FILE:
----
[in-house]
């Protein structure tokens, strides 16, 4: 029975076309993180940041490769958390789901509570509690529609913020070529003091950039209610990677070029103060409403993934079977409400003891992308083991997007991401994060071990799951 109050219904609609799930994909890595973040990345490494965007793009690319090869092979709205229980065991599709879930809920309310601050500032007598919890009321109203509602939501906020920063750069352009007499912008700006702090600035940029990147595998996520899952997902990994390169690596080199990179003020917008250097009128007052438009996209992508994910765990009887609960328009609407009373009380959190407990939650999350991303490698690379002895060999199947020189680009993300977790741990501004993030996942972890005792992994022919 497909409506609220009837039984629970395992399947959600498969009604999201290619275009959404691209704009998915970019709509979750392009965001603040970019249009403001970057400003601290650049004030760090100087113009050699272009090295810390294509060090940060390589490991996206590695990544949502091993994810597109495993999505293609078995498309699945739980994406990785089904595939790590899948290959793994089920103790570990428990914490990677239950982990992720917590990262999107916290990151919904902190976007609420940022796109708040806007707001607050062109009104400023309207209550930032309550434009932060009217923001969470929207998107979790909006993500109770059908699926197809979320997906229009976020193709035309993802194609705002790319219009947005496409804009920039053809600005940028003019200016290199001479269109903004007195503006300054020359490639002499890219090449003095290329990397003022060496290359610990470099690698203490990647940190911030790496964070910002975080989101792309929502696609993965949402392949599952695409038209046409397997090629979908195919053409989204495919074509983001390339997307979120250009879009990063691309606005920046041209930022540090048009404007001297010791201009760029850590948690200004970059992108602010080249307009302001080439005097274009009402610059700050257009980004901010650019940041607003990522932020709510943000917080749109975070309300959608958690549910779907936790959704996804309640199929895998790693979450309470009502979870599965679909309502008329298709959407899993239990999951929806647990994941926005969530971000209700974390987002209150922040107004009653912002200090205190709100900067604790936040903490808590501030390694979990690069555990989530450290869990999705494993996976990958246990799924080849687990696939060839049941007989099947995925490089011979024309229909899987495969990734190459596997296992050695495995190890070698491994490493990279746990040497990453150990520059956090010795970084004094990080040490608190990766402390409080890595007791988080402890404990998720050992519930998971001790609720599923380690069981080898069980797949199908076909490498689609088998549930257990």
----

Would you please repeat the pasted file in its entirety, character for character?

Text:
[in-house]
């Protein structure tokens, strides 16, 4: 029975076309993180940041490769958390789901509570509690529609913020070529003091950039209610990677070029103060409403993934079977409400003891992308083991997007991401994060071990799951 109050219904609609799930994909890595973040990345490494965007793009690319090869092979709205229980065991599709879930809920309310601050500032007598919890009321109203509602939501906020920063750069352009007499912008700006702090600035940029990147595998996520899952997902990994390169690596080199990179003020917008250097009128007052438009996209992508994910765990009887609960328009609407009373009380959190407990939650999350991303490698690379002895060999199947020189680009993300977790741990501004993030996942972890005792992994022919 497909409506609220009837039984629970395992399947959600498969009604999201290619275009959404691209704009998915970019709509979750392009965001603040970019249009403001970057400003601290650049004030760090100087113009050699272009090295810390294509060090940060390589490991996206590695990544949502091993994810597109495993999505293609078995498309699945739980994406990785089904595939790590899948290959793994089920103790570990428990914490990677239950982990992720917590990262999107916290990151919904902190976007609420940022796109708040806007707001607050062109009104400023309207209550930032309550434009932060009217923001969470929207998107979790909006993500109770059908699926197809979320997906229009976020193709035309993802194609705002790319219009947005496409804009920039053809600005940028003019200016290199001479269109903004007195503006300054020359490639002499890219090449003095290329990397003022060496290359610990470099690698203490990647940190911030790496964070910002975080989101792309929502696609993965949402392949599952695409038209046409397997090629979908195919053409989204495919074509983001390339997307979120250009879009990063691309606005920046041209930022540090048009404007001297010791201009760029850590948690200004970059992108602010080249307009302001080439005097274009009402610059700050257009980004901010650019940041607003990522932020709510943000917080749109975070309300959608958690549910779907936790959704996804309640199929895998790693979450309470009502979870599965679909309502008329298709959407899993239990999951929806647990994941926005969530971000209700974390987002209150922040107004009653912002200090205190709100900067604790936040903490808590501030390694979990690069555990989530450290869990999705494993996976990958246990799924080849687990696939060839049941007989099947995925490089011979024309229909899987495969990734190459596997296992050695495995190890070698491994490493990279746990040497990453150990520059956090010795970084004094990080040490608190990766402390409080890595007791988080402890404990998720050992519930998971001790609720599923380690069981080898069980797949199908076909490498689609088998549930257990």